Campaigners hope a tree that comforted Anne Frank while she hid from the Nazis will survive after a new shoot started growing from the toppled chestnut's trunk.

A storm that buffeted Amsterdam on Monday snapped the tree and sent it crashing to the ground in a garden behind Frank's secret wartime hideaway.

Although no one was hurt when the 150-year-old tree fell across a fence at the Anne Frank House, fears were raised for its survival.

Helga Fassbinder, of the Support Anne Frank Tree foundation, said the remains of the trunk will be left in the ground so that a shoot growing out of healthy wood on one side can grow.

She said using an existing shoot on the trunk should provide a swift replacement for the chestnut.

"It grows faster than normal because it benefits from the enormous root system," she said.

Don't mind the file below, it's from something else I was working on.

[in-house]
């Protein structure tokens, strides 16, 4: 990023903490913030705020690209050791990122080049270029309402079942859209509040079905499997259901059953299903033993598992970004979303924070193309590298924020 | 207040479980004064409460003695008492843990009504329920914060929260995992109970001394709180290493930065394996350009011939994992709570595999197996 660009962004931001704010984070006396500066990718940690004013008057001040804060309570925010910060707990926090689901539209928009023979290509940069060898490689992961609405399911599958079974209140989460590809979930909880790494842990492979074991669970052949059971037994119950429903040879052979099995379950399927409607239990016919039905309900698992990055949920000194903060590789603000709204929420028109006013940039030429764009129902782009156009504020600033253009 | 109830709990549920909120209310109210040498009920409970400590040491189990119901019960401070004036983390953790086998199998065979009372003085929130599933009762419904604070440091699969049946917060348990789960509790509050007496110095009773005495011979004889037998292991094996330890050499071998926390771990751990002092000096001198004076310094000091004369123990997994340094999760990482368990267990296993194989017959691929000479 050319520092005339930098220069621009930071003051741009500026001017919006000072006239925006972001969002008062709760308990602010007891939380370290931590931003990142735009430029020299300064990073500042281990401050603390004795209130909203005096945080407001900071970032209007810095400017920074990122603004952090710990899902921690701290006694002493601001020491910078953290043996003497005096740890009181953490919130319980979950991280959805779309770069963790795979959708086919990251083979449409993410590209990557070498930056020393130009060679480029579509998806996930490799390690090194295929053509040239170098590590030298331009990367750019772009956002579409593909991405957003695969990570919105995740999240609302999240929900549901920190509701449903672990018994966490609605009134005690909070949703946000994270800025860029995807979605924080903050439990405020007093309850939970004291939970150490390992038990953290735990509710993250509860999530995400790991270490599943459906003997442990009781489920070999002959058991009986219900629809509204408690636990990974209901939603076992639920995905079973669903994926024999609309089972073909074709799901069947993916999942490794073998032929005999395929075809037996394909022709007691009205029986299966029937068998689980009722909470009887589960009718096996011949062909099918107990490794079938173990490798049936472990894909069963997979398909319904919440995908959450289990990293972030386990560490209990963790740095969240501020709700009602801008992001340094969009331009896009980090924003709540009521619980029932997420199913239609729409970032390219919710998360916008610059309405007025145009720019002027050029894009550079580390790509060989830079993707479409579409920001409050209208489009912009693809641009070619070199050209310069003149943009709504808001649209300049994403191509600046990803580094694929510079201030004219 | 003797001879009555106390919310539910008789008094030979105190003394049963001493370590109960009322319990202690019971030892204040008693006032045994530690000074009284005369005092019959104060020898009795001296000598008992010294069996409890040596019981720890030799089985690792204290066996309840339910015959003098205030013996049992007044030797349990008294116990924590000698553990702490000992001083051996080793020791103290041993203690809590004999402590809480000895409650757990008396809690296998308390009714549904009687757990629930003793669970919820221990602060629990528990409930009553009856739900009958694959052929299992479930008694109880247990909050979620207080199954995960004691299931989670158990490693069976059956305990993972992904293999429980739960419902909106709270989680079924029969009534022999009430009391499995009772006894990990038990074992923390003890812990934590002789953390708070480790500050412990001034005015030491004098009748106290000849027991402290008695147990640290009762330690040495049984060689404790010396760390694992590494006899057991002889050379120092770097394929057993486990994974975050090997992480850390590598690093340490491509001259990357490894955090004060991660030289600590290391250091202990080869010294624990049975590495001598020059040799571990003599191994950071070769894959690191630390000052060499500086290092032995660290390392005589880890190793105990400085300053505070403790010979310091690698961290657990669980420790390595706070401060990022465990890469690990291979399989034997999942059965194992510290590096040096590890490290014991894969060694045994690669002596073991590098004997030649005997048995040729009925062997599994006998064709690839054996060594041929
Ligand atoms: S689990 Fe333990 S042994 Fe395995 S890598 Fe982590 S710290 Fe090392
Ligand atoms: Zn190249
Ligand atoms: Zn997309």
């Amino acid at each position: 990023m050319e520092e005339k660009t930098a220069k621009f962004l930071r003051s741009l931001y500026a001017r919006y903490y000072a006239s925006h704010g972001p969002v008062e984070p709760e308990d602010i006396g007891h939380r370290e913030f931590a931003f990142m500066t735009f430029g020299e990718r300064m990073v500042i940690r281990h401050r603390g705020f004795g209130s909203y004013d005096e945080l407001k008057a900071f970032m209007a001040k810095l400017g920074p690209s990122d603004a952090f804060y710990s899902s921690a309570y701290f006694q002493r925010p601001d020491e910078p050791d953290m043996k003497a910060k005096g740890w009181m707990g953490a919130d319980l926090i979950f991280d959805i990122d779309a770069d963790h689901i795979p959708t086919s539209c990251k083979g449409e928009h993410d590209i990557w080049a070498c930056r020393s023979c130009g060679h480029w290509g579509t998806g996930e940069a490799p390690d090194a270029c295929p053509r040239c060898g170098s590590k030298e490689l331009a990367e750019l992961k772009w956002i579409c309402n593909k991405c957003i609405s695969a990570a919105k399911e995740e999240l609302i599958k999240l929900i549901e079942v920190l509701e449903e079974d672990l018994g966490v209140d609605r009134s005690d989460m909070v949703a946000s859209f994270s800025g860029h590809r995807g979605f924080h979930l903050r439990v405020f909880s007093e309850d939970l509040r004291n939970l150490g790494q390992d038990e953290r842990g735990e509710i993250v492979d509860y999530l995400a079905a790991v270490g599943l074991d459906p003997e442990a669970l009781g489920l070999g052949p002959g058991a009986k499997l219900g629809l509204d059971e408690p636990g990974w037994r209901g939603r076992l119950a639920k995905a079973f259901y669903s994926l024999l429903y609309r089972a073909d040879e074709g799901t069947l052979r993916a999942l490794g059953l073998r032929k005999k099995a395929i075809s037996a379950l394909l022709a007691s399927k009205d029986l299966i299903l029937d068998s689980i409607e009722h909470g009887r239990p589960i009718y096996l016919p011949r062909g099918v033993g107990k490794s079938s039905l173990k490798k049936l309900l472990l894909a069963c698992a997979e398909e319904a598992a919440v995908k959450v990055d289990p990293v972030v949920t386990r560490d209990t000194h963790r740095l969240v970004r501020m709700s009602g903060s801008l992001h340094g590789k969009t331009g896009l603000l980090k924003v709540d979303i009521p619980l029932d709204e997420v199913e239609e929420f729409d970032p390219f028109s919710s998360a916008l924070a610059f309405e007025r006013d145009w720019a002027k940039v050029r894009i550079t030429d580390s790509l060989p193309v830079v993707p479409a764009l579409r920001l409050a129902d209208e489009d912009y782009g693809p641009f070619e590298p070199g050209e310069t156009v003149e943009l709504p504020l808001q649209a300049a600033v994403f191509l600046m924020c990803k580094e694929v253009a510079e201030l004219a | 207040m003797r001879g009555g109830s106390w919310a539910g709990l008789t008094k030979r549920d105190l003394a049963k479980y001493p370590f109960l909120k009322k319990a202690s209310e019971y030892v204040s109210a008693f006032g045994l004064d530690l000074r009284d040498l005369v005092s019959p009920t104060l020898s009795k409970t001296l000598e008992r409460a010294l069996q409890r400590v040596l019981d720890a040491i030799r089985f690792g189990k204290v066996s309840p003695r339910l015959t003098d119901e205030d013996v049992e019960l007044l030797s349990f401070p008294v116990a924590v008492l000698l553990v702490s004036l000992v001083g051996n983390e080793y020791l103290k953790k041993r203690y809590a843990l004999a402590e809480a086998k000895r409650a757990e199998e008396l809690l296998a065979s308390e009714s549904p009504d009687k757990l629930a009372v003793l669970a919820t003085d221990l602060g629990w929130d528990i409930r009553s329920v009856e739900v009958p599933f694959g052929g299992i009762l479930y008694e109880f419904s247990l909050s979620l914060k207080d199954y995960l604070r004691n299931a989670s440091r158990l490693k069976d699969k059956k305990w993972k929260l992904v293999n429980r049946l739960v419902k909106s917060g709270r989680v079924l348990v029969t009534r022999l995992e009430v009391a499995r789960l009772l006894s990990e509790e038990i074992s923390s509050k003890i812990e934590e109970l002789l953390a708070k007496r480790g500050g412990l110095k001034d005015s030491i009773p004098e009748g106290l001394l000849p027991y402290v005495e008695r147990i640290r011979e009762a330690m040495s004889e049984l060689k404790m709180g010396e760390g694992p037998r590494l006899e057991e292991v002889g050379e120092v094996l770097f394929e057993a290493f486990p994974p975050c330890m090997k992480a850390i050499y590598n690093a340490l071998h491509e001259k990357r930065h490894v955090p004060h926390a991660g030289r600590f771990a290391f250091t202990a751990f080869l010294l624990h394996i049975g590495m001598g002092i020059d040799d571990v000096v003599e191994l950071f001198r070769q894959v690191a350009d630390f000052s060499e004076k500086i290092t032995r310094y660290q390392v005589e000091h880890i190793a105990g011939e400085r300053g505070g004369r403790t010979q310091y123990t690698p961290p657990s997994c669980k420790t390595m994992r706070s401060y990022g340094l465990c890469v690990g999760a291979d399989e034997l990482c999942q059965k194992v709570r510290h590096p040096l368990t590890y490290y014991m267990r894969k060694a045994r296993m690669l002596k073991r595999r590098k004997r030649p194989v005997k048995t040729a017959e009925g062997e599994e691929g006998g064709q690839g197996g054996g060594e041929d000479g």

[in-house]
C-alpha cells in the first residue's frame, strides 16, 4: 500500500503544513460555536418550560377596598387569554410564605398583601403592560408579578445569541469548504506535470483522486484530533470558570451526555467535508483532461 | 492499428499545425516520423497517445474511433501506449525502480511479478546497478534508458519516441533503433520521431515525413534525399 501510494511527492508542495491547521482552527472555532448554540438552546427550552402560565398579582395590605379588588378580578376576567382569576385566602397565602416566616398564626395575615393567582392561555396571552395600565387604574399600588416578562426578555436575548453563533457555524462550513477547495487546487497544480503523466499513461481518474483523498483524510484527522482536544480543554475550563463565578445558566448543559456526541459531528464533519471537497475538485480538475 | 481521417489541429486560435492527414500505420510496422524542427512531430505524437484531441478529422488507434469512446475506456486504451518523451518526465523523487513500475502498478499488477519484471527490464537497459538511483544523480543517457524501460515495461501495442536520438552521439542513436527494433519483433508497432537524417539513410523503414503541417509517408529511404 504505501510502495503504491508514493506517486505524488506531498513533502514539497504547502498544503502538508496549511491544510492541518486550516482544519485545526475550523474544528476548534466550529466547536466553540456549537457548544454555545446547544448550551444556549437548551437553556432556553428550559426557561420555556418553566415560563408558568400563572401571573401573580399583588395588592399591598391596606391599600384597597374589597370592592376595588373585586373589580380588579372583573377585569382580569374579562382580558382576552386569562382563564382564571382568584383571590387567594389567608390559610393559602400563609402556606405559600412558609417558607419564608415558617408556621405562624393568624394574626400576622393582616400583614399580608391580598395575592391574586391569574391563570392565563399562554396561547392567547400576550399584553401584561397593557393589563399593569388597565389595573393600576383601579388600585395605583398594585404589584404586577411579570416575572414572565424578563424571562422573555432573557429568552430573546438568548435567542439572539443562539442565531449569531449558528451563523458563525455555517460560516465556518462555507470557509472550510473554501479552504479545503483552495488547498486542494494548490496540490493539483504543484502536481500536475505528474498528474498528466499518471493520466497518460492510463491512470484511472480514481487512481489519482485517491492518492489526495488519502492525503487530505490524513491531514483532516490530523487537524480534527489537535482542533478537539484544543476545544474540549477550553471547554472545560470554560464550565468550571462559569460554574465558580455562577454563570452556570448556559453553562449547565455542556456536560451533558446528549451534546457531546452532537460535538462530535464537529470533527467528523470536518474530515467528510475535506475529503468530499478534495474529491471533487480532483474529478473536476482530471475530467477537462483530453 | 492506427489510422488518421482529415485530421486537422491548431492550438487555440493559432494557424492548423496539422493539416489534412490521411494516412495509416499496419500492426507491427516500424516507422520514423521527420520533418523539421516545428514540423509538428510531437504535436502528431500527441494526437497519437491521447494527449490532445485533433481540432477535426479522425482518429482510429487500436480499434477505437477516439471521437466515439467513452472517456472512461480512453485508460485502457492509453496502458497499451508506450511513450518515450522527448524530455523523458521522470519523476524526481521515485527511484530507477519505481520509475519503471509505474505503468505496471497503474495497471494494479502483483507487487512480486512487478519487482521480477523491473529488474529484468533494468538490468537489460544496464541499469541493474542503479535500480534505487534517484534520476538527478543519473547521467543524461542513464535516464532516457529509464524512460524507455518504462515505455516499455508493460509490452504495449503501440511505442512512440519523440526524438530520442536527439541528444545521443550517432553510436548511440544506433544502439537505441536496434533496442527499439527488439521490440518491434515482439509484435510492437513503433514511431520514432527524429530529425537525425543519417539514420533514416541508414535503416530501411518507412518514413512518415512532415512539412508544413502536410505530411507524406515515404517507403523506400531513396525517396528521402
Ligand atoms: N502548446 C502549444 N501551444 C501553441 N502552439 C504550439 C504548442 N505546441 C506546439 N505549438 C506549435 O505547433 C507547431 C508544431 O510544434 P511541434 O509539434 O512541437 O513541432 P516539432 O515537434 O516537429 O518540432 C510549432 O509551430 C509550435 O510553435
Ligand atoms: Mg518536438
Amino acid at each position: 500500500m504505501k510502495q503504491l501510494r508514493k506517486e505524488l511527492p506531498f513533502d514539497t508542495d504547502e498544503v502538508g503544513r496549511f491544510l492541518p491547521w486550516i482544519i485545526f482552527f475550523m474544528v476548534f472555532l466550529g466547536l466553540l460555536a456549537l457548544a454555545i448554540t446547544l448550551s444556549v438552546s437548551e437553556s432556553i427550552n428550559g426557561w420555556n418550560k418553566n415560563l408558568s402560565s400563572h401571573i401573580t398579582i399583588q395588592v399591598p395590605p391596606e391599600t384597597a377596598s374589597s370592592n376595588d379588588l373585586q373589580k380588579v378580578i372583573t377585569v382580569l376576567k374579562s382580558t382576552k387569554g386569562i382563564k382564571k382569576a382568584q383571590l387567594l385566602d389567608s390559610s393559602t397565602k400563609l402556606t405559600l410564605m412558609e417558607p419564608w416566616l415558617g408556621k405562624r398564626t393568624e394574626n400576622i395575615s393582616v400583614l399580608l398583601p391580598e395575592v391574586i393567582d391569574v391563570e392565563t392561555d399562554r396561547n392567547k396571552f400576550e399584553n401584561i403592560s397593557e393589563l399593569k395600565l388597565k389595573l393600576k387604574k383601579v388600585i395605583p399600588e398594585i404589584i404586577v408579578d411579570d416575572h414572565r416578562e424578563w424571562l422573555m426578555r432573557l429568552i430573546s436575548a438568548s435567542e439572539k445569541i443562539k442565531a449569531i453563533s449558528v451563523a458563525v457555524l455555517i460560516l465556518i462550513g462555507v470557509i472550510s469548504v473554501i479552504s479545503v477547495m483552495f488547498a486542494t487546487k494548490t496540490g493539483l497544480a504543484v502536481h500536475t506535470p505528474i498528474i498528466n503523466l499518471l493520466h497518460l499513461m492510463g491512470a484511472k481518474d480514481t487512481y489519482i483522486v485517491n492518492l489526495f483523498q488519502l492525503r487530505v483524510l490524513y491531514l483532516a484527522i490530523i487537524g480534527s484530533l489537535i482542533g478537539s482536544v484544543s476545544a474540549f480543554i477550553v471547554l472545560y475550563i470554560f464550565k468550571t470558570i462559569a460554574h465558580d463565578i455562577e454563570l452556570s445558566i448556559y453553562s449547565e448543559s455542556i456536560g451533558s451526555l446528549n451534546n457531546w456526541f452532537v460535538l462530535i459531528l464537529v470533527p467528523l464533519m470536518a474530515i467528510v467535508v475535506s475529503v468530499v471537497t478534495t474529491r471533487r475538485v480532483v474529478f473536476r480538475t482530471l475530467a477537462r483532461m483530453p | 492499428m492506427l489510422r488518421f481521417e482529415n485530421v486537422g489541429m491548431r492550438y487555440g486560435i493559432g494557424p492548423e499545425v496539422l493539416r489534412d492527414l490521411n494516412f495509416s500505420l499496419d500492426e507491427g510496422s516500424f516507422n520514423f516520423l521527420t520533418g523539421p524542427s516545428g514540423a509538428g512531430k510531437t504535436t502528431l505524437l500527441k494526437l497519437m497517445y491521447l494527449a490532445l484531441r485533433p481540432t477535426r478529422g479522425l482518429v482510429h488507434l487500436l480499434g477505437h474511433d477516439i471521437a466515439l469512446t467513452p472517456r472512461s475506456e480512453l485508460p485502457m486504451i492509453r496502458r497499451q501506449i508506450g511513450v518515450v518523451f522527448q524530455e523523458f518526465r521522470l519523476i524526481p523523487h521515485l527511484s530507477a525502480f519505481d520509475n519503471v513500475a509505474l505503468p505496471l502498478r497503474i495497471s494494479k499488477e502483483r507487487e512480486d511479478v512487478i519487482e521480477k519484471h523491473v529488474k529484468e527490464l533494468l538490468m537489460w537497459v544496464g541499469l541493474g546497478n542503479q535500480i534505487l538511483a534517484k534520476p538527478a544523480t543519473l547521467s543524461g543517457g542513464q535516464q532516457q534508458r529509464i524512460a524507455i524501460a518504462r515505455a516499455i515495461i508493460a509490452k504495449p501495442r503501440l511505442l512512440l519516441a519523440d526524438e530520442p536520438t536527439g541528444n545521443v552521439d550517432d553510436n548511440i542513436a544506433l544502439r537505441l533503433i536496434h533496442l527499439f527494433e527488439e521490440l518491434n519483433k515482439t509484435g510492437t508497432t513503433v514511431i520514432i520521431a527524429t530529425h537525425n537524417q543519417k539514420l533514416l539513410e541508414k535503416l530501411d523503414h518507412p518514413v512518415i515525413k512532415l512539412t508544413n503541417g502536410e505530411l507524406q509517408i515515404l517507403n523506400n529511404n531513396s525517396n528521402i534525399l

The owner of the private garden where the tree stood agrees with the plan.

Fassbinder said large chunks of wood from the tree, estimated to weigh 60,000 pounds, will be lifted out of the garden by crane and saved.

A global campaign to protect the chestnut was launched in 2007 after city officials deemed it a safety hazard and ordered it felled.

The tree was granted a last-minute reprieve after a battle in court saved it.

But the tree suffered from fungus and moths that had caused more than half its trunk to rot away.

In a bid to prolong its life, council workers had previously buttressed the tree's trunk in a steel cage, but it was not enough to save it from a strong gust in this week's storm.

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